[swift-evolution] ed/ing, InPlace, Set/SetAlgebra naming resolution

Matthew Judge matthew.judge at gmail.com
Sat Feb 13 14:56:21 CST 2016

On Feb 13, 2016, at 15:34, Brent Royal-Gordon via swift-evolution <swift-evolution at swift.org> wrote:

>> If we are going to force Set fit the naming guidelines, I would prefer
>> to stay away from the mathematical terms altogether.
>>  func insertingContentsOf(other: Self) -> Self                 // union
>>  mutating func insertContentsOf(other)
>>  func members(in other: Self) -> Self                           // intersection
>>  mutating func removeMembers(notIn: other)
>>  func removingMembersAndAddingNonMembers(in other: Self) -> Self // symmetric difference
>>  mutating func removeMembersAndAddingNonMembers(in other: Self)
>>  func removingMembers(in other: Self) -> Self                    // subtract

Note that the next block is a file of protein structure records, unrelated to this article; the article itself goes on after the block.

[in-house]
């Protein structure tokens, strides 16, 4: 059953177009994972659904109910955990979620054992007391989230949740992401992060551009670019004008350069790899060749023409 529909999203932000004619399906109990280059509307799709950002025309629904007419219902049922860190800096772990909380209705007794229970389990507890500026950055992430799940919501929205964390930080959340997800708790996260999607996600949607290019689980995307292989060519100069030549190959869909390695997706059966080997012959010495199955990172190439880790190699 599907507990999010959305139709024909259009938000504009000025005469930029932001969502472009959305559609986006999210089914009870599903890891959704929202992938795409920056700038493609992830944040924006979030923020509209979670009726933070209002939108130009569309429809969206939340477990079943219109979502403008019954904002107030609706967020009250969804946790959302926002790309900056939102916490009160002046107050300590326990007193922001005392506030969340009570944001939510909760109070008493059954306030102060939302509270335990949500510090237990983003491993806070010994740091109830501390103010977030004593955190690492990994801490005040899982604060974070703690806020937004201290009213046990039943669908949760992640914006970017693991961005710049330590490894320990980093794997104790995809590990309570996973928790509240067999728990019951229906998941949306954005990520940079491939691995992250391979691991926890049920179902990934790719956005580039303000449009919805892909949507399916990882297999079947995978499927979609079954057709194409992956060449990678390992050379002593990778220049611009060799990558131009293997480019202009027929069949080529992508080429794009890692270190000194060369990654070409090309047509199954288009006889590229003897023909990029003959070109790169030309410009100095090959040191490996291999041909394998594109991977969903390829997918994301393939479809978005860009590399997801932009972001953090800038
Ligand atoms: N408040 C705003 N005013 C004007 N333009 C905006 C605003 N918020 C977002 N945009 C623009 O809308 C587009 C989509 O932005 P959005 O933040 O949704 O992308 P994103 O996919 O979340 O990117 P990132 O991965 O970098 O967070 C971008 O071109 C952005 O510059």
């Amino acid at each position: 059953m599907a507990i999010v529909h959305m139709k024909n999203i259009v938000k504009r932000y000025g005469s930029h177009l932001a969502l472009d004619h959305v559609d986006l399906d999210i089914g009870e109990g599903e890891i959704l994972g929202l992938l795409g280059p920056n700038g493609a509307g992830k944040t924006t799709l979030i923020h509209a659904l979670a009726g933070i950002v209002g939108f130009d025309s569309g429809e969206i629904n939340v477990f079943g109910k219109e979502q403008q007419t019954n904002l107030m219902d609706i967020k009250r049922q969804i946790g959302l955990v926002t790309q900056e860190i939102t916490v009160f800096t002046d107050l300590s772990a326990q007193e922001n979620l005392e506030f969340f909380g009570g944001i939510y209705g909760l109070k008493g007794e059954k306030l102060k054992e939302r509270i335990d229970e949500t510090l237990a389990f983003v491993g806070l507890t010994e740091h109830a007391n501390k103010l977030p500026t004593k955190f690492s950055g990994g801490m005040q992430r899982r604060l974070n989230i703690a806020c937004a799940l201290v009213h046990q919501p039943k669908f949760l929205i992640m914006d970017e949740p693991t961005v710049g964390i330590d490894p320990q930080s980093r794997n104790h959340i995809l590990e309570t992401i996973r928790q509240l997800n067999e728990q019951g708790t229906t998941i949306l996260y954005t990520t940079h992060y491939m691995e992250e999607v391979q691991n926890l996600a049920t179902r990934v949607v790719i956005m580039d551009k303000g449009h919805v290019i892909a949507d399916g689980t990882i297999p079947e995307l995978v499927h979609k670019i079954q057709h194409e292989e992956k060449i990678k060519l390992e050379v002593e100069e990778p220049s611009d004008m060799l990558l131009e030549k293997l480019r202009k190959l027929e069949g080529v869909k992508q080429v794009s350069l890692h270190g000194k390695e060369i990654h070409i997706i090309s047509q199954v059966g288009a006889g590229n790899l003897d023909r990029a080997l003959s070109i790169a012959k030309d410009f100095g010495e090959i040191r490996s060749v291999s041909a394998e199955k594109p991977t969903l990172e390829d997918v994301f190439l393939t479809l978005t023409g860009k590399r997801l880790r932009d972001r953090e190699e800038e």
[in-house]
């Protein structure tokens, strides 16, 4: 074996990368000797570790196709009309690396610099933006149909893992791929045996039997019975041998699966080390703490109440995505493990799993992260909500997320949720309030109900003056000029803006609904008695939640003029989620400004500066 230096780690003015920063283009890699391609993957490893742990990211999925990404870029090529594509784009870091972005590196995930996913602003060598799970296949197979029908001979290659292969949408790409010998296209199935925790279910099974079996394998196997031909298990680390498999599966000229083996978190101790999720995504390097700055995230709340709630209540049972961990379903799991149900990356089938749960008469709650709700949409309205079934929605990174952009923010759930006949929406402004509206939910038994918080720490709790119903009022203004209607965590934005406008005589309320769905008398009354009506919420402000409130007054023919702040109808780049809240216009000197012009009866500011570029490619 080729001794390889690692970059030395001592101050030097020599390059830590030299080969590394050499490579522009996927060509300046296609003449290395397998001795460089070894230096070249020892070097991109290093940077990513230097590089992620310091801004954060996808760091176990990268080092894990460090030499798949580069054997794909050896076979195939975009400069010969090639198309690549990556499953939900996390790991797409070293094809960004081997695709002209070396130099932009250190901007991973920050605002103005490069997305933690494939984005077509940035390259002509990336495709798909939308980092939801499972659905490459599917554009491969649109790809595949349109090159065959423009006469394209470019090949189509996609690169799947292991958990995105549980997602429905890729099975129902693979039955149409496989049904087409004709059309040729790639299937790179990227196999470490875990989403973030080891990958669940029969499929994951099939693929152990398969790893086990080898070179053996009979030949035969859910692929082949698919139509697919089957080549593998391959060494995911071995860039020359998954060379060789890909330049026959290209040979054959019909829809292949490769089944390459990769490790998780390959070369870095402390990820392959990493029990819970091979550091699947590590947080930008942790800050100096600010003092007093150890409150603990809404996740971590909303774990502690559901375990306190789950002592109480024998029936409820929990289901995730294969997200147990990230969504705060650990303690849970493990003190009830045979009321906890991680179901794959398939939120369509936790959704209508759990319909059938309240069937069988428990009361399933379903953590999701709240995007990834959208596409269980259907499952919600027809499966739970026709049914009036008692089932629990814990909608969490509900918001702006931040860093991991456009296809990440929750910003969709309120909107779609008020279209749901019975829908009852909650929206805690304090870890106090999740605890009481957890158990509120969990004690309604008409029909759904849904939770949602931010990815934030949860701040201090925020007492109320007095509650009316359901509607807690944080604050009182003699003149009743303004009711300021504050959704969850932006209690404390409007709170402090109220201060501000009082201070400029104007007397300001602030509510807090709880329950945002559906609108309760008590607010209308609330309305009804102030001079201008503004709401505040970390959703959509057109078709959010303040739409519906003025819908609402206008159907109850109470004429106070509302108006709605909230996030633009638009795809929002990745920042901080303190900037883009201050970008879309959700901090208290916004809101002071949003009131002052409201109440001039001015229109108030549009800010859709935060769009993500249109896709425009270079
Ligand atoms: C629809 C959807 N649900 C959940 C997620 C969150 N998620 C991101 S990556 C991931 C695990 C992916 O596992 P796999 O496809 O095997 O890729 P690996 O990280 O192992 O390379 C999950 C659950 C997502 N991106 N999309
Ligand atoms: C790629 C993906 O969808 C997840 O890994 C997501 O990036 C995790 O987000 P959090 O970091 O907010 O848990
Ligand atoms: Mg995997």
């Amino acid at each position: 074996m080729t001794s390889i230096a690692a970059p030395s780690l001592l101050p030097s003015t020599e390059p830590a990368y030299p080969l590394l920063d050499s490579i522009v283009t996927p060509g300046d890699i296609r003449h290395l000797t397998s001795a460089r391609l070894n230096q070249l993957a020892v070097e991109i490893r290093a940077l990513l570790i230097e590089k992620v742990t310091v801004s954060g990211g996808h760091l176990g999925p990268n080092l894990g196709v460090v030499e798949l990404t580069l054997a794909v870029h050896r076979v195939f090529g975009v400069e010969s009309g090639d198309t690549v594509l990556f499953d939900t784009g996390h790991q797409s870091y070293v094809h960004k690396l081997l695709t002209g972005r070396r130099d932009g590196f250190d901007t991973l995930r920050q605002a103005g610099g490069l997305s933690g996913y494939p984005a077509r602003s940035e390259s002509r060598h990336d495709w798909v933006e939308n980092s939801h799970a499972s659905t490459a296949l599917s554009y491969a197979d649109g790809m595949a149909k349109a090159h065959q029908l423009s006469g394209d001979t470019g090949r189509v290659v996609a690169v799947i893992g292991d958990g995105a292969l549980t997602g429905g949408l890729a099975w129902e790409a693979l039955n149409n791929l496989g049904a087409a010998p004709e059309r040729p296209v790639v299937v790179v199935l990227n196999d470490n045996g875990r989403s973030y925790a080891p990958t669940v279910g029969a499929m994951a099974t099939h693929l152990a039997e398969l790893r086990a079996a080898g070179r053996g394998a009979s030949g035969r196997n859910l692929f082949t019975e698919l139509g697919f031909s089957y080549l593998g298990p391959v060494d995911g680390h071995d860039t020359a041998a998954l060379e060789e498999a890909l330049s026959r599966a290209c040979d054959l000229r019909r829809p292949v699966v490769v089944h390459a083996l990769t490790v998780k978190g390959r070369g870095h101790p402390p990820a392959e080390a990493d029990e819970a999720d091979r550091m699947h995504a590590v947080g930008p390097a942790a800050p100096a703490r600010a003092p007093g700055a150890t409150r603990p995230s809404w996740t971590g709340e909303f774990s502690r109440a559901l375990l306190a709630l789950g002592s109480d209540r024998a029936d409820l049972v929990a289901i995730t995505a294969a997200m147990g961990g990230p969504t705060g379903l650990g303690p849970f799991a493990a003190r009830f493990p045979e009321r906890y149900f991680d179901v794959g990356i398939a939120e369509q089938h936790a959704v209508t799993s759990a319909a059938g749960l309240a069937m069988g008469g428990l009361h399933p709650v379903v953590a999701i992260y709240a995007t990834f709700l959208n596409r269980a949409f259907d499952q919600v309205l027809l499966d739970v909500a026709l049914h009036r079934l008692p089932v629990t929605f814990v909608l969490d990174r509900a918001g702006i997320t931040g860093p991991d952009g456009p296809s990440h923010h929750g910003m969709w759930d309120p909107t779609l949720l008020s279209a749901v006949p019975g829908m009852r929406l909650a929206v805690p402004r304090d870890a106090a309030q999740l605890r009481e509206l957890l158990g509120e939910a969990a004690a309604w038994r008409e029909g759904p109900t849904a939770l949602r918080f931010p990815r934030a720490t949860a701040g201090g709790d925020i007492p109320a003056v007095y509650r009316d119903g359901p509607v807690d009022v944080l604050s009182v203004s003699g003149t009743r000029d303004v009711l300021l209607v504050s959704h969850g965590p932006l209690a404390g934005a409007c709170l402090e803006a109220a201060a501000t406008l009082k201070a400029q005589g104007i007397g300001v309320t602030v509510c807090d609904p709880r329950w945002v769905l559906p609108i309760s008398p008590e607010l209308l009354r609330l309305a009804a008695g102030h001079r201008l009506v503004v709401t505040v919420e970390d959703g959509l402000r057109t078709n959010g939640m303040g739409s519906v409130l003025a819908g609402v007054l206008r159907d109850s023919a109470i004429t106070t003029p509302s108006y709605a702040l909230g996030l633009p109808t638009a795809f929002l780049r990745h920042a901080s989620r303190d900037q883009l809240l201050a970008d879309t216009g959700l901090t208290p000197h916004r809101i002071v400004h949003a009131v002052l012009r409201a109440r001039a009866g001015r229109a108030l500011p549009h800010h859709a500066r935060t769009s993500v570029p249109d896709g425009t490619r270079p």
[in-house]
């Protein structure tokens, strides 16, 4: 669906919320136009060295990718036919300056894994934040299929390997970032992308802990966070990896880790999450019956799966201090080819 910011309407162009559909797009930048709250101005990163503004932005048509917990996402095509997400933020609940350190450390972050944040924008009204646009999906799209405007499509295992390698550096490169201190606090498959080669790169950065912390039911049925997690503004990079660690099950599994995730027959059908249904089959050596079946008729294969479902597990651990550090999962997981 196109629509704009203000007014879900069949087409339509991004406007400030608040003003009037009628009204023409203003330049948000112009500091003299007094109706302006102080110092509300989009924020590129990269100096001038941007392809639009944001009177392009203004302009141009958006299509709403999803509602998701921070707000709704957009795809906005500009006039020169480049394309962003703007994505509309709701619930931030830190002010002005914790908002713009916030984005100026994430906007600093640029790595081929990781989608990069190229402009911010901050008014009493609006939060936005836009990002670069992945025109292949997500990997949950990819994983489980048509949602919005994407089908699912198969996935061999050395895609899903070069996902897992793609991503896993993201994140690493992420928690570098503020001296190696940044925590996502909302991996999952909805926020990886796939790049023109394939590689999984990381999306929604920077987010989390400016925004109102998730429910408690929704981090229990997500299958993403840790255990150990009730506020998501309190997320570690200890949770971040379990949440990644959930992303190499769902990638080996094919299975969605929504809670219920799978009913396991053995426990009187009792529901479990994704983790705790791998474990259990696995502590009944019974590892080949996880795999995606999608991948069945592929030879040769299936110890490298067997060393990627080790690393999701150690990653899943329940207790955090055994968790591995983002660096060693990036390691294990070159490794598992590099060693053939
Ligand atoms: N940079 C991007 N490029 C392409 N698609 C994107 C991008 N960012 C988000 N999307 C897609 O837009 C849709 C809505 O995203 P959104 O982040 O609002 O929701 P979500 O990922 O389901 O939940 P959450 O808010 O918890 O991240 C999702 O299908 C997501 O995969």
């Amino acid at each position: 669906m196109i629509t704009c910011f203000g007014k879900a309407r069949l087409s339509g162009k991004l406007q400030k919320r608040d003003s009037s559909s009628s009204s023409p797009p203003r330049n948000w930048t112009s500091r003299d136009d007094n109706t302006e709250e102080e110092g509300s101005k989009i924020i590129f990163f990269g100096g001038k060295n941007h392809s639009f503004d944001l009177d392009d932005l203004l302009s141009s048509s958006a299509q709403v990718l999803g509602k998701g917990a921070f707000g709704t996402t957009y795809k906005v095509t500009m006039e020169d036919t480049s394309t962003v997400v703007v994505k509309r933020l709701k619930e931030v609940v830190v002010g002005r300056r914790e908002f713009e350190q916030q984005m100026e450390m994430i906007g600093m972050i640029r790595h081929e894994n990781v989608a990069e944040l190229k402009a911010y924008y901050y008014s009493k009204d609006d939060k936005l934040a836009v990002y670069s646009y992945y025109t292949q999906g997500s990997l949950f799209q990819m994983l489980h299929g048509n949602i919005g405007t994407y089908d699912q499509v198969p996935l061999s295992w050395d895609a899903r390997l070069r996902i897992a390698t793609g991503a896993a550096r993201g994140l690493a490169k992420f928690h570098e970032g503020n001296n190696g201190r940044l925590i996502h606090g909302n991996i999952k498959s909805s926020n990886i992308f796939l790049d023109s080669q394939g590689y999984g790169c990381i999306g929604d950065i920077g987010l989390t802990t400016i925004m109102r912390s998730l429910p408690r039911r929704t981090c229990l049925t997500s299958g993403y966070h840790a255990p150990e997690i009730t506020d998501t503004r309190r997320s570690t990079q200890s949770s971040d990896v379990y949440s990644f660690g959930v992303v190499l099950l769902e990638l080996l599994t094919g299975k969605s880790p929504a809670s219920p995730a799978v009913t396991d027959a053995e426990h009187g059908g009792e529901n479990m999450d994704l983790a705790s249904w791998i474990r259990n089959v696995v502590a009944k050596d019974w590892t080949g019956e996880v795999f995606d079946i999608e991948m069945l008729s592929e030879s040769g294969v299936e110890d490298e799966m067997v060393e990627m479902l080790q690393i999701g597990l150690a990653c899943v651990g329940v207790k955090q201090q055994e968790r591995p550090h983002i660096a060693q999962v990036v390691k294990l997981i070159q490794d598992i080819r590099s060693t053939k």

>>  mutating func removeMembers(in other: Self)
> If we're abandoning conventional names, I notice that intersect, subtract, and xor can be expressed fairly clearly as:
>    intersect    keep{ing}MembersInCommon(with:)
>    xor        keep{ing}MembersNotInCommon(with:)
>    subtract    keep{ing}Members(notIn:)

Not sure your xor replacement works as written... It doesn't imply that you need to keep all the members of the argument that aren't common as well... 

> But union is harder. It could be constructed parallel to subtract, but it might sound like intersect this way.
>    union    keep{ing}Members(in:)
> On the other hand, you could style union and subtract as insert and remove operations, and use keep operations for intersect and xor.
> I notice, though, that one big problem with using methods is that these operations (well, except subtract) are symmetric. Having one set be the target and another be the parameter implies that the parameter is subordinate, but in reality the two are peers. That creates false impressions which are hard to overcome through naming.
> -- 
> Brent Royal-Gordon
> Architechies
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